"Something was different," she said. "We truly fell in love."

Madelyn and Alejandro had just begun their romantic relationship when Joe Muldoon, who was still deployed in Afghanistan, was in a vehicle that exploded. There were multiple casualties, including 1st Lt. Stephen Prasnicki, who played alongside Villanueva and Muldoon at West Point. Muldoon broke his back and injured his left arm. The lone survivor, he was eventually transported back to the States for medical care.

After Muldoon arrived at Walter Reed National Military Medical Center in Bethesda, Maryland, Madelyn went to visit him. While she was there, her phone buzzed. Muldoon saw there was a text message from Villanueva, and he knew his friend and his sister had become an item.

"Ali knew he was going to date and marry my sister all along, but he was always afraid of me," Muldoon joked.

The couple got married in November in a small ceremony in the Muldoons' backyard. They are planning a bigger wedding in May 2015.

"Getting to the NFL has been a challenge and an adventure," Madelyn said, "but at the end of the day, he's most proud of what he's done on the battlefield."

'You'd like to have him on your side'

Before Villanueva graduated from Army, he worked out for the Cincinnati Bengals. Then after his first deployment, he performed at a West Point pro day and tried out with the Chicago Bears. But Villanueva was still under commitment to serve. He wanted to serve.

He came home early from his last deployment with the Rangers and told his new bride he had to try one more time to make it to the NFL. They had moved to Savannah, Georgia, and he was stationed at nearby Hunter Army Airfield.

On nights after work, Villanueva would work out at nearby Savannah State University, and Madelyn would time him running sprints and performing cone drills. He didn't have a trainer. He didn't have a coach. He didn't even have an agent.

In March, Villanueva paid $245 to attend a regional combine in Flowery Branch, Georgia, and he became one of 240 players -- from a pool of more than 3,000 who worked out at 10 regional sites -- invited to April's super regional combine in Detroit, where he met with Eagles representatives.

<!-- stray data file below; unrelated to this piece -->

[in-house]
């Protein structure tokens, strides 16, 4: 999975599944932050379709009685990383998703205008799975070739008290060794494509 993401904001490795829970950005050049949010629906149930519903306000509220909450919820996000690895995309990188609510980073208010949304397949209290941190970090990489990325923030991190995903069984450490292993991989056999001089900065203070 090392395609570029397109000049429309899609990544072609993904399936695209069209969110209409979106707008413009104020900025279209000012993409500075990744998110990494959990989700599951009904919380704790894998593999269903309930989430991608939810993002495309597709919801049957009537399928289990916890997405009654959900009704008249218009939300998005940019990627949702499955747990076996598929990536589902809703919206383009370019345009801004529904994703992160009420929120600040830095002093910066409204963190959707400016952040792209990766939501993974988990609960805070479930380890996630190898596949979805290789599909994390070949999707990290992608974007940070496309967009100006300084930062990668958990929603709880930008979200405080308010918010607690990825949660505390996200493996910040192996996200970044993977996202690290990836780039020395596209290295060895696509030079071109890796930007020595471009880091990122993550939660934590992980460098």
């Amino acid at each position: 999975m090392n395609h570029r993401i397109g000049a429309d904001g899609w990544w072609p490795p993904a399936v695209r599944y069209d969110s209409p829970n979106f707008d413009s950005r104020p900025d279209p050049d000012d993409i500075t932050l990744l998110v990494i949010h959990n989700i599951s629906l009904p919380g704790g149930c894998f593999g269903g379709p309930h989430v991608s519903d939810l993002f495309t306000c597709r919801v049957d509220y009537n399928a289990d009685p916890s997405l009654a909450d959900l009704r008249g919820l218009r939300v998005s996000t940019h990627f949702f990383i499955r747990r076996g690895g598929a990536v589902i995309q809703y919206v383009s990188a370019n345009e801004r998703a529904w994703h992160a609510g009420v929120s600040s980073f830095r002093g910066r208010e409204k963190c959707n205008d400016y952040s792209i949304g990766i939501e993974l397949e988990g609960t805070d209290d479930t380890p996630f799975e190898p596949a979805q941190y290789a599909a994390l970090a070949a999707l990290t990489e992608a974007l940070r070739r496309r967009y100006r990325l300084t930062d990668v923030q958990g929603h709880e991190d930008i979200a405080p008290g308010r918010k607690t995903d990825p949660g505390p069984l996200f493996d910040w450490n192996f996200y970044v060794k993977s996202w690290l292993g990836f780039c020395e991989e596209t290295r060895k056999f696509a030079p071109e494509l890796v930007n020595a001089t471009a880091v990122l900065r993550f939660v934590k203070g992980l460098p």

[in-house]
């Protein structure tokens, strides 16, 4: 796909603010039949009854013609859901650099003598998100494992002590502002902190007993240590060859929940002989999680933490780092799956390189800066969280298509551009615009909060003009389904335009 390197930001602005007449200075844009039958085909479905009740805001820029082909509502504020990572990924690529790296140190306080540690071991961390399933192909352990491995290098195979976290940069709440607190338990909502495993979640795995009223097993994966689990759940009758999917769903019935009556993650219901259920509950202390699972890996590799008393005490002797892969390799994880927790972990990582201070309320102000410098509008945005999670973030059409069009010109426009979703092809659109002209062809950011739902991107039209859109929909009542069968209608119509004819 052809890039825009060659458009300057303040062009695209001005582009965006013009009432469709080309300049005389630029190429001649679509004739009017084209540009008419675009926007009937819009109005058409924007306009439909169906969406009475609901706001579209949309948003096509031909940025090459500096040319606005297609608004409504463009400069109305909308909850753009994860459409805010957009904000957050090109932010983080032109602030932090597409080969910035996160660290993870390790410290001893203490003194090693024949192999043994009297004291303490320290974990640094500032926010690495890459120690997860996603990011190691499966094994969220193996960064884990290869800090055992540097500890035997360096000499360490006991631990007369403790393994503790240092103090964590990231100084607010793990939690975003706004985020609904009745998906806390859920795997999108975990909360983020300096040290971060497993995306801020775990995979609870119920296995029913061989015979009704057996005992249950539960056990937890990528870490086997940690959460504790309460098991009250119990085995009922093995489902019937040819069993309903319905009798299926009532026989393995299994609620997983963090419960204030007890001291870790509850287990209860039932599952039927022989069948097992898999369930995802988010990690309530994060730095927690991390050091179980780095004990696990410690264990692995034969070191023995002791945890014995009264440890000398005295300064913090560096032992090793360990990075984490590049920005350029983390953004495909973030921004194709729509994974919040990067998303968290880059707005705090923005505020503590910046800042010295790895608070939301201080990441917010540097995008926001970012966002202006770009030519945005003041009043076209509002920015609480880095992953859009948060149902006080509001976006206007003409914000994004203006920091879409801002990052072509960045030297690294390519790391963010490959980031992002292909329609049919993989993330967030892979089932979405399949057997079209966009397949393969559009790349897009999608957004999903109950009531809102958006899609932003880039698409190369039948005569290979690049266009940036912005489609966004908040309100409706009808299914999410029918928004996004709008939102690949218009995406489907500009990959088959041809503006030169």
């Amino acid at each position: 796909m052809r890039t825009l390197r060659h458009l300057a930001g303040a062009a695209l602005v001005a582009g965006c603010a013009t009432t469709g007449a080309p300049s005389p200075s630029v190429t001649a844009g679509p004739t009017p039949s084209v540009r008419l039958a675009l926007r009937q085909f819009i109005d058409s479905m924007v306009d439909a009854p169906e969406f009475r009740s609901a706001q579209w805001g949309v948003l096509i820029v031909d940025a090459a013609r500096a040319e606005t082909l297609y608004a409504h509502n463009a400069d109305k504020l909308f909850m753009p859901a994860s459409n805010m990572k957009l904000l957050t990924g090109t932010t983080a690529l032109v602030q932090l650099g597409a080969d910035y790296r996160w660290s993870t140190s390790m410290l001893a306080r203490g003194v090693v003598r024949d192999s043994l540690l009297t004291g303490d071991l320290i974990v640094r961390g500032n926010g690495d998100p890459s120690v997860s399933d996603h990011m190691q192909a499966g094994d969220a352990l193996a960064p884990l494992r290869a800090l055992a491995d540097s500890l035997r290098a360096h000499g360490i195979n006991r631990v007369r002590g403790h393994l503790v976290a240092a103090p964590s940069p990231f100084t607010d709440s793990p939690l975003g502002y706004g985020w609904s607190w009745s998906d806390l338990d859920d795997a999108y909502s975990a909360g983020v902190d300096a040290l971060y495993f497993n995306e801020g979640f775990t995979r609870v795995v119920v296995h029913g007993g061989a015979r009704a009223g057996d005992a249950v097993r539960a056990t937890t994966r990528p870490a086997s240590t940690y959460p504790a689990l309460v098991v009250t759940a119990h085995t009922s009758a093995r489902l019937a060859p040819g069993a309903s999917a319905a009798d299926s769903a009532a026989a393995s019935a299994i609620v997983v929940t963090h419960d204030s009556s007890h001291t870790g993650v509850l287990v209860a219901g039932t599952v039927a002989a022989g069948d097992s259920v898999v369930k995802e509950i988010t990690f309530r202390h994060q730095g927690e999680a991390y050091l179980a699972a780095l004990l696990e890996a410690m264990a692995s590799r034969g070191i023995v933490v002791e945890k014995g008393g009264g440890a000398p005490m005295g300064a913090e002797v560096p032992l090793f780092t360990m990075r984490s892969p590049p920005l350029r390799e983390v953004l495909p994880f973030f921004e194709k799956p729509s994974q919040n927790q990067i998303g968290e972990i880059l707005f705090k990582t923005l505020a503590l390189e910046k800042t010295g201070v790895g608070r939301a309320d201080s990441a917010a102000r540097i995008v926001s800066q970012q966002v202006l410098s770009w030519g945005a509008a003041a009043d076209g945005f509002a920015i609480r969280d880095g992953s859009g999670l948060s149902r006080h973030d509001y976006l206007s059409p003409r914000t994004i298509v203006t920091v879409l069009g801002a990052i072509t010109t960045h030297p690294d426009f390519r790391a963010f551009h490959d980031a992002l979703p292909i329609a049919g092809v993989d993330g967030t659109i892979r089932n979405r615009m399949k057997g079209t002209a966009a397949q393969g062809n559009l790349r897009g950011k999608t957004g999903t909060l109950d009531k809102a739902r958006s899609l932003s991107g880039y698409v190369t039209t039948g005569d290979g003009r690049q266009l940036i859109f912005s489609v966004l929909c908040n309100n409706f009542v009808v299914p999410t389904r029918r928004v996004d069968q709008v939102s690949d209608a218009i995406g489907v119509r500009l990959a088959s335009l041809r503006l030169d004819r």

Earlier this month, the Eagles asked Villanueva to come to Philadelphia for a private workout. He impressed them enough to earn a contract, albeit with no signing bonus. Nothing guaranteed.

There is plenty of uncertainty. Villanueva is waiting to see whether the Army will release him from active duty. If that does happen, he will have to serve for a time in the reserves. But if the Army releases him and the NFL doesn't pan out, Villanueva said he likely would apply to graduate school to pursue an MBA. His short-term future is very much up in the air.

"When you're deployed, you don't know what can happen, but you know exactly what can happen," Villanueva said. "You know you can go on a mission and not come back. You know you can go on a mission and come back in half. You know the things that can happen. Now, I don't even know what can happen."

Given that he hasn't played football in five years, Villanueva is a long shot to make the Eagles' roster. But Philadelphia coach Chip Kelly loves his makeup.

"When you talk the character component with him, being a captain in the Army Rangers and serving in Afghanistan ... I can't tell you how impressed you are with him as a person," Kelly said. "He was a guy that if you're going to take a shot at somebody, then you'd like to have him on your side."

Villanueva brought his KIA bracelet to Philadelphia. Not a day goes by that he doesn't think about Jesse Dietrich or Aug. 25, 2011. He's played the scene over and over in his mind and still can't come to grips with it.

Villanueva doesn't think he's suffering from post-traumatic stress, but that Bronze Star upsets him because Dietrich is dead, and it happened on his watch. To Villanueva, the whole platoon deserves the medal. They all performed valorous acts.

"In my case, my platoon was hammered time after time," Villanueva said. "A lot of people were getting wounded, and a lot of people were getting hurt. When you have leaders that are still carrying the team and still pushing, they'll find an opportunity to say that night, 25th of August, this guy was overwhelmed, and he reacted by putting his own life at risk.

"But if you truly think about it, that's what I was supposed to do. Because what was I going to do, leave the guy out there? Am I going to just sit [while] an 18-year-old is screaming for help, and I was the guy who brought him out there? Am I just going to sit back and not do anything? Because what you're supposed to do is go get the guy and help him."

Which is exactly what Villanueva did.